Waves of rain began falling in the early hours Wednesday and trees, cars and streets were coated in a layer of ice the likes of which this part of the country rarely sees. Transportation throughout much of the region was at a standstill as winter storm or ice storm warnings stretched from Texas to Vermont, with the storm moving into the Northeast by Thursday. Traffic jams on freeways were reported in North Carolina as well as southern Virginia.
“Catastrophic... crippling... paralyzing... choose your adjective,” an Atlanta area forecaster wrote in a Wednesday morning report for the National Weather Service. “This is a very, very big deal, especially from metro Atlanta east along the I-20 corridor.”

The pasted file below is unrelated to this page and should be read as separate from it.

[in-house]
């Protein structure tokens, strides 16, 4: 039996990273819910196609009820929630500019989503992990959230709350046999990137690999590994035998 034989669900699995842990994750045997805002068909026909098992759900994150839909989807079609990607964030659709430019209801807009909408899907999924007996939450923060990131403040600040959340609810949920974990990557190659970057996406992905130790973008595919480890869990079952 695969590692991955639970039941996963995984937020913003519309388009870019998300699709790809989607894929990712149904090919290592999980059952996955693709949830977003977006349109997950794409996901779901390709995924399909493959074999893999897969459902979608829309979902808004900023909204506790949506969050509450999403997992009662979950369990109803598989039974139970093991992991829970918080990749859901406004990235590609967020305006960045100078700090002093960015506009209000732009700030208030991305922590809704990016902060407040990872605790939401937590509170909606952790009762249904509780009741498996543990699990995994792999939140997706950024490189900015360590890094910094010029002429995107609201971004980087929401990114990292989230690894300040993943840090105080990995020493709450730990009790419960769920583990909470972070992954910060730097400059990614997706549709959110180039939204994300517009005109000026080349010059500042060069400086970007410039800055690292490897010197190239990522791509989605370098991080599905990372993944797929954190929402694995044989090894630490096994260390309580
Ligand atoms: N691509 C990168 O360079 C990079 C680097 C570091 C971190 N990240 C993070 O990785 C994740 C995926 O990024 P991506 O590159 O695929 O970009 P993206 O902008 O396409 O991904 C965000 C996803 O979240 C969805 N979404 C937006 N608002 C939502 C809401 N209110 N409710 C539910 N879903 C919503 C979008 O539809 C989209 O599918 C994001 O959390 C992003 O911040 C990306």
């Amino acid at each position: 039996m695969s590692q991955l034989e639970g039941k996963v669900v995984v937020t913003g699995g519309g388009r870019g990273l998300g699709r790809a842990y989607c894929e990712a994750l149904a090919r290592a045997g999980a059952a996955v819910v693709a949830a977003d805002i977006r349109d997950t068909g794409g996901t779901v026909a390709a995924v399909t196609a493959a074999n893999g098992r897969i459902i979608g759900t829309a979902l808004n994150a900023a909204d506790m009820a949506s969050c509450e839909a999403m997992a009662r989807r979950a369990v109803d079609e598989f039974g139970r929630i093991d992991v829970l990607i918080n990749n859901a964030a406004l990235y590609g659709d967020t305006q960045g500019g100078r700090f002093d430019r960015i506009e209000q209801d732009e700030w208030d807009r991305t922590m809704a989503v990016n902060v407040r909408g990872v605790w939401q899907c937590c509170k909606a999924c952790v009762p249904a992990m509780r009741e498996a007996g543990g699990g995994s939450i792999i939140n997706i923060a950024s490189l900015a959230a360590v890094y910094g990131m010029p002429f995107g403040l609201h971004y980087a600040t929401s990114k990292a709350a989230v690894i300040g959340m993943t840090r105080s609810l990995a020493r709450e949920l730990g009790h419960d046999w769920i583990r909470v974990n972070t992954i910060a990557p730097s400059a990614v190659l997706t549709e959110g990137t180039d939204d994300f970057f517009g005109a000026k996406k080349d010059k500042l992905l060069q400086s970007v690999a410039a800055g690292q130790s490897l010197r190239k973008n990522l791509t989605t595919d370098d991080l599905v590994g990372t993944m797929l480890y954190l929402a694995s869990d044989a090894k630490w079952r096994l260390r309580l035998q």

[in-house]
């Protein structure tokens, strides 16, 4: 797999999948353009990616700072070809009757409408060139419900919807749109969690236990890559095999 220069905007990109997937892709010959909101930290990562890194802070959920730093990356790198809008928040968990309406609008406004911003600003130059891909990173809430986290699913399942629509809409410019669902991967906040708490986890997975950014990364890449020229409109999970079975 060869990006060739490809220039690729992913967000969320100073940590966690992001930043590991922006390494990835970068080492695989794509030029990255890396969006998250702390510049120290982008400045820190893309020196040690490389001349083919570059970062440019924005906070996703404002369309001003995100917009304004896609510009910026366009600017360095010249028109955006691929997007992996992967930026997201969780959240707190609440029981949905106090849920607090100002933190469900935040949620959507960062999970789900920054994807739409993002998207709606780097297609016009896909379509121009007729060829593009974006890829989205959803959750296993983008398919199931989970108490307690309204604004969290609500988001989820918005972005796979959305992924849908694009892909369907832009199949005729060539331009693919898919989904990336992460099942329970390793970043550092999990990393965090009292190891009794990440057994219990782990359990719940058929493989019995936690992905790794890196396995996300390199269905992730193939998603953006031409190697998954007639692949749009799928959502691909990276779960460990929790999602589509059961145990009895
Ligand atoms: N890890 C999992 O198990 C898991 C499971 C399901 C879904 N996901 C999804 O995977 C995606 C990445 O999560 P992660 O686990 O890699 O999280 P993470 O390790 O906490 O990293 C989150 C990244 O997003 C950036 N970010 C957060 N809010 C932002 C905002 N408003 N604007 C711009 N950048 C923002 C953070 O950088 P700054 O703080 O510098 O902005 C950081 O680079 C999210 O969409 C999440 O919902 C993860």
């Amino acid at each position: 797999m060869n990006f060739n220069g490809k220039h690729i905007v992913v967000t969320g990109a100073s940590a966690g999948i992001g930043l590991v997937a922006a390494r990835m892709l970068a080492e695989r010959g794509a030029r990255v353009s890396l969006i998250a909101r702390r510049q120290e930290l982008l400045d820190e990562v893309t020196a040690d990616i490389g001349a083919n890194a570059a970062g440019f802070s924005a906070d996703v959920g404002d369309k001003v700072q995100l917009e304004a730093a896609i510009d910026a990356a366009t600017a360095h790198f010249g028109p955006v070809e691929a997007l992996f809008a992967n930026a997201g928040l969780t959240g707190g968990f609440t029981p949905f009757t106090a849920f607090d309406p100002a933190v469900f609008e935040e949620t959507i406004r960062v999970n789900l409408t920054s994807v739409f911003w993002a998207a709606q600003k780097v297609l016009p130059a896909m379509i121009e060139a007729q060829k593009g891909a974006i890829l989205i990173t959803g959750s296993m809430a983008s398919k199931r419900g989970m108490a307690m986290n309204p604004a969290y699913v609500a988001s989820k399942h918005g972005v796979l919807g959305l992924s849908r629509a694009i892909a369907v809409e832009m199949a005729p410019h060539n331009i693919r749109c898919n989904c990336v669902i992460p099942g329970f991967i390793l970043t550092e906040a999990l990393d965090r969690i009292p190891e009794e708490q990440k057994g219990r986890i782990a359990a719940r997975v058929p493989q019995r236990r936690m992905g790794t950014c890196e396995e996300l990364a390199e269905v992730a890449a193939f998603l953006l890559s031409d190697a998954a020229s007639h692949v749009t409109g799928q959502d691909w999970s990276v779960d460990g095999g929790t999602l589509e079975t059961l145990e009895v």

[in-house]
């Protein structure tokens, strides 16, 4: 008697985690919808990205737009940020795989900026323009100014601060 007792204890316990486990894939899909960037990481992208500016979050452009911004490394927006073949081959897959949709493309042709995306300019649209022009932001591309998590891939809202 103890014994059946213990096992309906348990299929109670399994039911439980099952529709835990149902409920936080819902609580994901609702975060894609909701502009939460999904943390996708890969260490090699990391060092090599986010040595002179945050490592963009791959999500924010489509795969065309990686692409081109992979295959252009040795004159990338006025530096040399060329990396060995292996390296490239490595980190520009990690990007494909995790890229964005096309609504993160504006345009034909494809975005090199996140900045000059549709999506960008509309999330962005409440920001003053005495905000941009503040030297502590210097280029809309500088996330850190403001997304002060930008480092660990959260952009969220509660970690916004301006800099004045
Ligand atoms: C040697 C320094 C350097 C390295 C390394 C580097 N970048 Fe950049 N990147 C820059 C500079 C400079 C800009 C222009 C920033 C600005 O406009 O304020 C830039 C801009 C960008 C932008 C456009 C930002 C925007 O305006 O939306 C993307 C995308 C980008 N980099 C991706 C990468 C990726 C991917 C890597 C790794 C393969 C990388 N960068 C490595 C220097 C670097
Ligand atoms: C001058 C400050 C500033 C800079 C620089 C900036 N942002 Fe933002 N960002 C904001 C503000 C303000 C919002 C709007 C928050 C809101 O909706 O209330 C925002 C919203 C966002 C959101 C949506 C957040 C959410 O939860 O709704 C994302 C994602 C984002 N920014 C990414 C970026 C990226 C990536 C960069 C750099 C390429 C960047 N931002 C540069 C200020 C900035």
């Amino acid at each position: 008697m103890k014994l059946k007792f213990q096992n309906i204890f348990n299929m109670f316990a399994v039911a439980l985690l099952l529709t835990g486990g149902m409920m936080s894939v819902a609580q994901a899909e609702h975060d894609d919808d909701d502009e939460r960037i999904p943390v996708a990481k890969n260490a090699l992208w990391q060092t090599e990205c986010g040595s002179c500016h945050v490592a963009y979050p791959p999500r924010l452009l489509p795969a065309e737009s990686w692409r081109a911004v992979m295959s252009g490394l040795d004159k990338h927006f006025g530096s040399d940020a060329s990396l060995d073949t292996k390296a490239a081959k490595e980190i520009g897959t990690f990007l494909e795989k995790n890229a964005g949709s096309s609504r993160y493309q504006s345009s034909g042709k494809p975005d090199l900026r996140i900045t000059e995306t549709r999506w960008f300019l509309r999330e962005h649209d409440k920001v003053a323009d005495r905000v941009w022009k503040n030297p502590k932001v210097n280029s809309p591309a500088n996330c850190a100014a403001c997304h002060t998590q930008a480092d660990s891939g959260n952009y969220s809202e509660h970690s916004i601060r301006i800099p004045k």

Science and Technology
'Epic' New Burgess Shale Site In Canada's Kootenay National Park
Yoho National Park’s 505-million-year-old Burgess Shale – home to some of the planet’s earliest animals, including a very primitive human relative – is one of the world’s most important fossil sites. Now, more than a century after its discovery, a compelling sequel has been unearthed: 42 kilometers away in Kootenay National Park, a new Burgess Shale fossil bed has been located that appears to equal the importance of the original discovery, and may one day even surpass it.